If you are accused of causing another person’s death, you may be charged with manslaughter or murder. Depending on the allegations against you and the specific evidence available, you may be charged with voluntary or involuntary manslaughter. In either situation, you need to call a violent crime lawyer right away.

Voluntary manslaughter occurs if you cause the death of another person without any legal justification, and at the time of the killing, you acted under a sudden and intense passion, which resulted from a serious provocation. This is a first-degree felony.

Involuntary manslaughter occurs when you cause another person’s death by performing a lawful or unlawful act in a reckless manner. This is a much less serious offense than voluntary manslaughter. If you are accused of killing another person through your gross negligence, then you will usually be charged with a first-degree misdemeanor. Except if the victim was younger than 12 years old, then you will face a second-degree felony.

Murder (18 Pa. Code §2502)

You can be charged with murder if you intentionally kill another person; kill another person while committing a felony; or cause a person’s death in some other way that does not amount to manslaughter.

Intentionally killing another person leads to the highest possible charge in Pennsylvania. You will face first-degree murder and could be sentenced to life in prison or death. However, the state has only put three individuals to death since the late 1970s. If you are accused of killing another person while acting as a principal or accomplice in a felony, this is considered second-degree murder, punishable by up to life in prison. Other forms of causing a loss of life are charged as third-degree murder, and can be penalized with up to 40 years’ incarceration.

Domestic Violence (23 Pa. Code §6102)

Under Pennsylvania law, domestic violence is not a distinct criminal charge. Instead, domestic violence encompasses certain offense committed between two or more people with a particular relationship.

Domestic abuse can occur between:

  • Family members (by blood or marriage);
  • Household members (but not roommates);
  • Current or former sexual or romantic partners; and
  • Individuals who have children together.

You can be accused and charged with domestic abuse if you allegedly committed assault, aggravated assault, false imprisonment, reckless endangerment, harassment, sexual assault, statutory sexual assault, indecent assault and aggravated indecent assault, rape, involuntary deviate sexual intercourse, incest, or sexual abuse of a minor child. If you are accused of domestic violence, you will face charges for the underlying crime. If convicted, you may face a harsher sentence due to aggravating circumstances.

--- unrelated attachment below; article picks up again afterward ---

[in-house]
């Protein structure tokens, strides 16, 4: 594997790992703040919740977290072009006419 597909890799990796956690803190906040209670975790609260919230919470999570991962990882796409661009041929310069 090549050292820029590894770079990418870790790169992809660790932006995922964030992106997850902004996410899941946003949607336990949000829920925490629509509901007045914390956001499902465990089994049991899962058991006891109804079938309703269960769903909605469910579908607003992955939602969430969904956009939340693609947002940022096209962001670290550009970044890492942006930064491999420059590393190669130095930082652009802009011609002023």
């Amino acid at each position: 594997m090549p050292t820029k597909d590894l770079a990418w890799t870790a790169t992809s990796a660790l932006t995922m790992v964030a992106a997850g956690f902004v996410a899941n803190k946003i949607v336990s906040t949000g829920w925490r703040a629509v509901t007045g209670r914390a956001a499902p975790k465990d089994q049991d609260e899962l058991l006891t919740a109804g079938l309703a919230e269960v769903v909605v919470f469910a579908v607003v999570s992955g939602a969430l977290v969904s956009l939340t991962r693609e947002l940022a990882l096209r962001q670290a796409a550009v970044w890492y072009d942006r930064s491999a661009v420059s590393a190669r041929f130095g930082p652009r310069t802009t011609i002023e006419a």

Also, whether or not you are convicted, the victim of the abuse may obtain an order of protection against you. If you commit another act of domestic violence against that person, you may be charged with a new crime of criminal contempt.

When facing accusations of domestic violence, it is important you work with a violent crimes attorney who can defend you against criminal charges and against civil protection orders.

Statutory Penalties for Greensburg Violent Crimes

If you are charged and convicted of a violent crime in Pennsylvania, you will be punished in relation to the level of the charge against you.

Potential penalties for felony offenses are:

  • First-Degree Murder: Up to life in prison or the death penalty.
  • Second-Degree Murder: Up to life in prison.
  • Third-Degree Murder: A maximum of 40 years in prison.
  • First-Degree Felony: A maximum of 20 years in prison and a $25,000 fine.
  • Second-Degree Felony: Up 10 years of incarceration and a $25,000 fine.
  • Third-Degree Felony: Up to seven years in prison and fines reaching $15,000.

The possible sanctions for a misdemeanor crime are:

  • First-Degree Misdemeanor: A maximum of five years of imprisonment and a fine up to $10,000.
  • Second-Degree Misdemeanor: Up to two years of incarceration and a $5,000 fine.
  • Third-Degree Misdemeanor: Up to one year of imprisonment and up to a $2,000 fine.
  • Summary Offense: A maximum of 90 days’ incarceration and fines up to $300.

Possible Violent Crimes Defenses

When you are charged with any violent crime, no matter the level of severity, you need to call a lawyer and discuss your potential violent crime defense. While there are various defense options for violent offenses, they may not all apply to your case. You need an experienced and skilled violent crimes attorney to review your case and determine the most appropriate defense strategy.

Possible defenses include:

  • Mistake of identity
  • Alibi for the time of the offense
  • False allegations
  • Lack of necessary intent
  • Self-defense
  • Defense of others
  • Defense of property
  • The Castle Doctrine (Stand your ground)
  • Acting under duress
  • Entrapment
  • Consent of alleged victim
  • Unconstitutional search and seizure
  • Inadmissible evidence
  • Insufficient evidence

Contact a Greensburg Violent Crimes Defense Lawyer Near You

Whether you have already been charged with a violent crime in Greensburg, or you are currently under investigation, Worgul, Sarna & Ness, Criminal Defense Attorneys, LLC are here to help. We have decades of experience protecting the rights of the accused in Greensburg and throughout Pennsylvania. We will fight hard to obtain the best possible outcome in your case, whether that is a dismissal, plea agreement, or acquittal at trial.

To learn more about Pennsylvania’s violent crime laws and possible penalties, contact us online or call (724) 834-1275.